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Old 03-12-2015, 07:48 AM
 
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South Boston has converted many two-way streets to one-way throughways in an attempt to deal with the growing mounds of snow lining the streets. The temporary changes took effect on February 14th and will remain in place until April 1st.





http://bostinno.streetwise.co/2015/0...ion-a-success/
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Old 03-12-2015, 04:35 PM
 
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South Boston in Autumn (East 3rd Street)


South Boston in Winter (East 6th Street)
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Old 03-13-2015, 07:09 AM
 
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The emergency transportation reconfiguration in South Boston begs the question… Should the circulation of Boston’s streets be dependent on how much snow is on the ground? Over the past 100 years, there have been 10 seasons where Boston has received 73 or more inches of snow. This winter is not an anomaly for Boston:

1. 1995-1996: 107.6 inches
2. 2014-2015: 105.7 inches
3. 1993-1994: 96.3 inches
4. 1947-1948: 89.2 inches
5. 2004-2005: 86.6 inches
6. 1977-1978: 85.1 inches
7. 1992-1993: 83.9 inches
8. 2010-2011: 81.0 inches
9. 1915-1916: 79.2 inches
10. 1919-1920: 73.4 inches

Some residents are now requesting that the city consider making the one-way streets permanent. One idea is to have one-way streets with reversed angle parking (similar to Bow Street in Somerville) as this would increase the amount of parking spaces in the area. The people who live in South Boston, who deal with the snowstorms and parking problems on a regular basis, seem to be in favor of more one-way streets.


Bow Street in Somerville:


Link to a website in favor of making Southie’s one-way streets permanent:
Boom! Marty just solved the parking crisis in Southie! | Caught in Southie
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Old 03-13-2015, 08:11 AM
 
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Making the one-way streets permanent in South Boston would be pretty easy to pull off. The roads in question are almost all stop sign controlled so there would be very little costly traffic signal conversions required. Just move some signage and paint some lane markings and you’re pretty much done. Here is a impromptu poll done by Southie Streets blog asking the community about the one-way streets:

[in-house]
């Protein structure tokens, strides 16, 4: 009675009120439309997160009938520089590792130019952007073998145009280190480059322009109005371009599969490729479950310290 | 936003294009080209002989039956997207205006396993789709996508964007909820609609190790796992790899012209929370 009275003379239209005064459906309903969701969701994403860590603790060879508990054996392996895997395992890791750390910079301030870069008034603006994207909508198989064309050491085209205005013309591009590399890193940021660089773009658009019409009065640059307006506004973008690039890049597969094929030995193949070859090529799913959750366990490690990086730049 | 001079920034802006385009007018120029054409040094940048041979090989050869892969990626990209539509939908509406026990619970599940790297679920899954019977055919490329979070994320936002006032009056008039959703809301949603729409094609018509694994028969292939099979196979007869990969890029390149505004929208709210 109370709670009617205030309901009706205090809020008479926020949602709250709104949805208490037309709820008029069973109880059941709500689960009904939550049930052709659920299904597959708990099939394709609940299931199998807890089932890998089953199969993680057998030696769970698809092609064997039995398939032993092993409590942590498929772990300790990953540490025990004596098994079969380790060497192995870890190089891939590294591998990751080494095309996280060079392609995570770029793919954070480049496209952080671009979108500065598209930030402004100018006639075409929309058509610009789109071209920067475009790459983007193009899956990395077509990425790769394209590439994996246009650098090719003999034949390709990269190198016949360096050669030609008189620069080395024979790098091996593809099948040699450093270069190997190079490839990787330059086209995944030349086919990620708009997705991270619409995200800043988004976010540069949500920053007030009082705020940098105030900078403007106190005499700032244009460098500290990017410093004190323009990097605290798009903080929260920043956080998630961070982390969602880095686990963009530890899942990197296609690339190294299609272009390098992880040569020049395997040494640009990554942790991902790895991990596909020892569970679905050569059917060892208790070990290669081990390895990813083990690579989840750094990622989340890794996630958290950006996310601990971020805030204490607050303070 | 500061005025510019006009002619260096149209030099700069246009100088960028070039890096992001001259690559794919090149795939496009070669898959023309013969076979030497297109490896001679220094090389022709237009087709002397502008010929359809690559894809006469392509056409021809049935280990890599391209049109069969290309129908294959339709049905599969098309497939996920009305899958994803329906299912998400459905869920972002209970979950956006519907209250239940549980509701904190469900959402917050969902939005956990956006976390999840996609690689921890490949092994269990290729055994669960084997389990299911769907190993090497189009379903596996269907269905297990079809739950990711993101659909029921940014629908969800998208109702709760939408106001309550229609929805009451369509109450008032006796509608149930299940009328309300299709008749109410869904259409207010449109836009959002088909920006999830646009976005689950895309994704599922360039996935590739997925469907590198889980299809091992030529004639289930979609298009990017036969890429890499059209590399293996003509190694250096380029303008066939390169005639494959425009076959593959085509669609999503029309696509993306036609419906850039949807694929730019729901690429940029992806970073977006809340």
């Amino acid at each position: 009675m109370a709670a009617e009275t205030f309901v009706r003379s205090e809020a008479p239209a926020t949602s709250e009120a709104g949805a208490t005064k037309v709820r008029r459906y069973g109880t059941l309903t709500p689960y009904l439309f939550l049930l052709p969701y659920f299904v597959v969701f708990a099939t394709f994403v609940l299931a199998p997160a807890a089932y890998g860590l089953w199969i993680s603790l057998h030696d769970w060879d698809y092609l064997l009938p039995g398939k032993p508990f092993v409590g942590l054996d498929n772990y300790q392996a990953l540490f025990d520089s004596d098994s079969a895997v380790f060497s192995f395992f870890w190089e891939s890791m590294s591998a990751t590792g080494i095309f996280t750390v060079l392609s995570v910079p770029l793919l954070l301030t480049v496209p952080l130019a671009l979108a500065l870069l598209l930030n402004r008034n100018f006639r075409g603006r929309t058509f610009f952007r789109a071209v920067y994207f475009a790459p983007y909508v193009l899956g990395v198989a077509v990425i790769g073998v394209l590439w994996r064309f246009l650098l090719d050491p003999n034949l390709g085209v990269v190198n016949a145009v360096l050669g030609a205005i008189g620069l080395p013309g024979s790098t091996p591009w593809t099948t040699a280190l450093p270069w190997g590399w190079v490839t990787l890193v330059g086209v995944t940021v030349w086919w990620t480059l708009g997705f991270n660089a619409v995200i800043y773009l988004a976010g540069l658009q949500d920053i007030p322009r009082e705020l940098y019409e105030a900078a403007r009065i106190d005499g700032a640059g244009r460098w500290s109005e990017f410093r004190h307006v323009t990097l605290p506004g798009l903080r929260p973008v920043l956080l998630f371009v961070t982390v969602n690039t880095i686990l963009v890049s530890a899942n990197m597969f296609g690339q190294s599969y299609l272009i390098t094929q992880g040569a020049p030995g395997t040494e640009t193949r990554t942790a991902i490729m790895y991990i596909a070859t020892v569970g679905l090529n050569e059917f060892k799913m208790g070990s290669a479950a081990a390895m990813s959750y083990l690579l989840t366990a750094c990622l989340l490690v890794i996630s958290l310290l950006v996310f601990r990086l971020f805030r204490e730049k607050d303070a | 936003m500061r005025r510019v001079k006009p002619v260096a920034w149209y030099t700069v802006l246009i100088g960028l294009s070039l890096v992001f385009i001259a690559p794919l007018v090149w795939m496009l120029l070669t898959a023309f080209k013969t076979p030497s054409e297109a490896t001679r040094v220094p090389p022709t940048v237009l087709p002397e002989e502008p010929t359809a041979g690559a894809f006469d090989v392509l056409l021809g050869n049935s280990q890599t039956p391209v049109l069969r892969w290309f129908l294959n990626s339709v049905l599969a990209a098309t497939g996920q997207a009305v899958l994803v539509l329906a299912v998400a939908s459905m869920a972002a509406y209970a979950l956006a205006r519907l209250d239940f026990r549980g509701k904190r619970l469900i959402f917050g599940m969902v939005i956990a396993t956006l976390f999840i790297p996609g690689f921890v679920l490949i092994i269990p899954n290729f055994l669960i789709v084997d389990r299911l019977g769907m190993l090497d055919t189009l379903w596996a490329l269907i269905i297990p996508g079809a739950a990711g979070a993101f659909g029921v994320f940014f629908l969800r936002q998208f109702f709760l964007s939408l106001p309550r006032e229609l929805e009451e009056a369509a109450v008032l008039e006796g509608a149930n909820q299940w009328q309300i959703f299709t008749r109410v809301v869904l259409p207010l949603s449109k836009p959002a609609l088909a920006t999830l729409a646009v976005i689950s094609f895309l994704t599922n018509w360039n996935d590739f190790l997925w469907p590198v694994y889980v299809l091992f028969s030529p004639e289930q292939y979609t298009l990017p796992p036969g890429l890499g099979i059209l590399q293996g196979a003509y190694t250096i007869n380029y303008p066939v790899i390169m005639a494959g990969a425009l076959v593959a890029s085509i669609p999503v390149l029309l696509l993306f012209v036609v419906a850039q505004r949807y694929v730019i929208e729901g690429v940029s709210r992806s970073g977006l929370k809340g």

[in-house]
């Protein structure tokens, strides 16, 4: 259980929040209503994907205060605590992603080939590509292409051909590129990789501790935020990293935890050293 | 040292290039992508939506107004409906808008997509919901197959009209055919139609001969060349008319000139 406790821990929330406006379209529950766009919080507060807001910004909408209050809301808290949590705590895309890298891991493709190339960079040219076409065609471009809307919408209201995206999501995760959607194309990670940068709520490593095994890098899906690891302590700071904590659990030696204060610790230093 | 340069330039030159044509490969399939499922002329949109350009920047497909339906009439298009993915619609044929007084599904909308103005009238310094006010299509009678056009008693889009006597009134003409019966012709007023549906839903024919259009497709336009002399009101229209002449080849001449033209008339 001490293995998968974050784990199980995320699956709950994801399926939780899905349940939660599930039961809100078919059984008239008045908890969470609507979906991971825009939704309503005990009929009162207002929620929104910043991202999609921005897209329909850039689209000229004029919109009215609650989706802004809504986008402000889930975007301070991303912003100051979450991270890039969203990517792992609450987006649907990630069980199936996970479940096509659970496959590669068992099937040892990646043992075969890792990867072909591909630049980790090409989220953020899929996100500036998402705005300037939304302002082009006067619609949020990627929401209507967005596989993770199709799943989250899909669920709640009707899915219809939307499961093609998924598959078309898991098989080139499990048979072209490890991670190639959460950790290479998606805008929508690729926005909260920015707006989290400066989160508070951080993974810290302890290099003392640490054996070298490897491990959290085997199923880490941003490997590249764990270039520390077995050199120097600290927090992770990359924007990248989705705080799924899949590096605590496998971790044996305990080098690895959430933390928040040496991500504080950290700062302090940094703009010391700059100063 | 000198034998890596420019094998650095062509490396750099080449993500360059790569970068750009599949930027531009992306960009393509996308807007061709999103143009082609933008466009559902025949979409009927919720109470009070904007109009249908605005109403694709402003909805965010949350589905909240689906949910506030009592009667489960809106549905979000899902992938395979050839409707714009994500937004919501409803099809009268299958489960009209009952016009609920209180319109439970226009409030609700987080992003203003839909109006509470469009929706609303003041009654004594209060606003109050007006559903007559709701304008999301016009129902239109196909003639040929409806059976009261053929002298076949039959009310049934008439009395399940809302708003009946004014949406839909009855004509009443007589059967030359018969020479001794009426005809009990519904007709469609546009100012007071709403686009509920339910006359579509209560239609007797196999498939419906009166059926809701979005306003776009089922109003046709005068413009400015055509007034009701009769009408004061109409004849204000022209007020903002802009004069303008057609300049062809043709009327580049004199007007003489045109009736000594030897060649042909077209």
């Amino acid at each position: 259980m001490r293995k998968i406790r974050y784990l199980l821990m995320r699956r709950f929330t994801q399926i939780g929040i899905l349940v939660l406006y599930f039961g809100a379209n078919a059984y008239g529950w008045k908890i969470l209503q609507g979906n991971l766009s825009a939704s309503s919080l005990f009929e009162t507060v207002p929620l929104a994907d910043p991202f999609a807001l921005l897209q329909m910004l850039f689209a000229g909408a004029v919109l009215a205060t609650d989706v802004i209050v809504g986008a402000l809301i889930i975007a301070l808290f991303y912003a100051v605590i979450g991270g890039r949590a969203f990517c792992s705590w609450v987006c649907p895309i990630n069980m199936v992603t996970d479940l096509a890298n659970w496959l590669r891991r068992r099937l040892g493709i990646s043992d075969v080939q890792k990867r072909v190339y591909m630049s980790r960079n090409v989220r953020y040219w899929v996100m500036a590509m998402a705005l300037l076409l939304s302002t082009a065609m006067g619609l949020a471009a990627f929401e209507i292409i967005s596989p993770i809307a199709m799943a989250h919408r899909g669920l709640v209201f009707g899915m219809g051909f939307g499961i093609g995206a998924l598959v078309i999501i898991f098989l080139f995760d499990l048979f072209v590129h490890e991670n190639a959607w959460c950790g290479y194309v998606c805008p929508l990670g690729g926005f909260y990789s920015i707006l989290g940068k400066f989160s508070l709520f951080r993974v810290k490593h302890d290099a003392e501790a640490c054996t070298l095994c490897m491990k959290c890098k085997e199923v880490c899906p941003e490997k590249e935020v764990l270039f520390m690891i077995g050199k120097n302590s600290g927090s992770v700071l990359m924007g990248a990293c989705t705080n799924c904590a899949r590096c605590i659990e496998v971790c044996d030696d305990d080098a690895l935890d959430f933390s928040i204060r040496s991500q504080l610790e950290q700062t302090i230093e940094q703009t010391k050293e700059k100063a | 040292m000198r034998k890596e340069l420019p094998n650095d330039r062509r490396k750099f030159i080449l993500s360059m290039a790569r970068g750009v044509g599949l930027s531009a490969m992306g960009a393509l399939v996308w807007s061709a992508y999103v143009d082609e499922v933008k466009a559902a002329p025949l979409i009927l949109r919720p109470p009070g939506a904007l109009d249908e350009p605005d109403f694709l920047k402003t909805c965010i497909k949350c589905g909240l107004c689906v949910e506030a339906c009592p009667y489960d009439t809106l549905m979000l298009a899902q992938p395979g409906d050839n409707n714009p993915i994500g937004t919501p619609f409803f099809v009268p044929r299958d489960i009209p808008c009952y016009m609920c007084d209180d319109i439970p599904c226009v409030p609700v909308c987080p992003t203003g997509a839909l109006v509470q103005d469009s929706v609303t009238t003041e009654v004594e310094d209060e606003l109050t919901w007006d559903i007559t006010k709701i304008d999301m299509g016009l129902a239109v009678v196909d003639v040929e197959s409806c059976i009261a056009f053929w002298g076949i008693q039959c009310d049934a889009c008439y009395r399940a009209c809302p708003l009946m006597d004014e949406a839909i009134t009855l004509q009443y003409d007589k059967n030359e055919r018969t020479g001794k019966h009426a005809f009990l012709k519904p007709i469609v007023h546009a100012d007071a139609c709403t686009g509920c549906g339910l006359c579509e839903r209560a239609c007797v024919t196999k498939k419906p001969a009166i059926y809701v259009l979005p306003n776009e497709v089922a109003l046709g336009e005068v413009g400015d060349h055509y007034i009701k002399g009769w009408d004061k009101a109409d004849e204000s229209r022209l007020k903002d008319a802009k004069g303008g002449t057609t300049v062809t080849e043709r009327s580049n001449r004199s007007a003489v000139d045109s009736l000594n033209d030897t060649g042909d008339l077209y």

SURVEY: One way streets in Southie

One-way streets are a good idea and will help snow-related traffic congestion.
Strongly Disagree—5
Disagree—2
Neutral—4
Agree—30
Strongly Agree—43

One-way streets are just a part of the solution for snow-related issues. There is more the City can do.
Strongly Disagree—7
Disagree—3
Neutral—12
Agree—31
Strongly Agree—31

One-way streets are a bad idea and will cause more traffic problems than they solve.
Strongly Disagree—38
Disagree—25
Neutral—12
Agree—5
Strongly Agree—4

BONUS: One-way streets are a good idea in general, and Southie would benefit from having at least some of the temporary one-way streets made permanent.
Strongly Disagree—13
Disagree—15
Neutral—12
Agree—14
Strongly Agree—30
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Old 03-13-2015, 11:23 AM
 
Location: Pasadena, CA
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One way streets are a good idea as long as they also add the diagonal parking and bike lane. One way streets can become traffic sewers if they are too wide.
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Old 03-13-2015, 12:22 PM
 
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Quote:
Originally Posted by impala096 View Post
Making the one-way streets permanent in South Boston would be pretty easy to pull off. The roads in question are almost all stop sign controlled so there would be very little costly traffic signal conversions required. Just move some signage and paint some lane markings and you’re pretty much done. Here is a impromptu poll done by Southie Streets blog asking the community about the one-way streets:

SURVEY: One way streets in Southie

One-way streets are a good idea and will help snow-related traffic congestion.
Strongly Disagree—5
Disagree—2
Neutral—4
Agree—30
Strongly Agree—43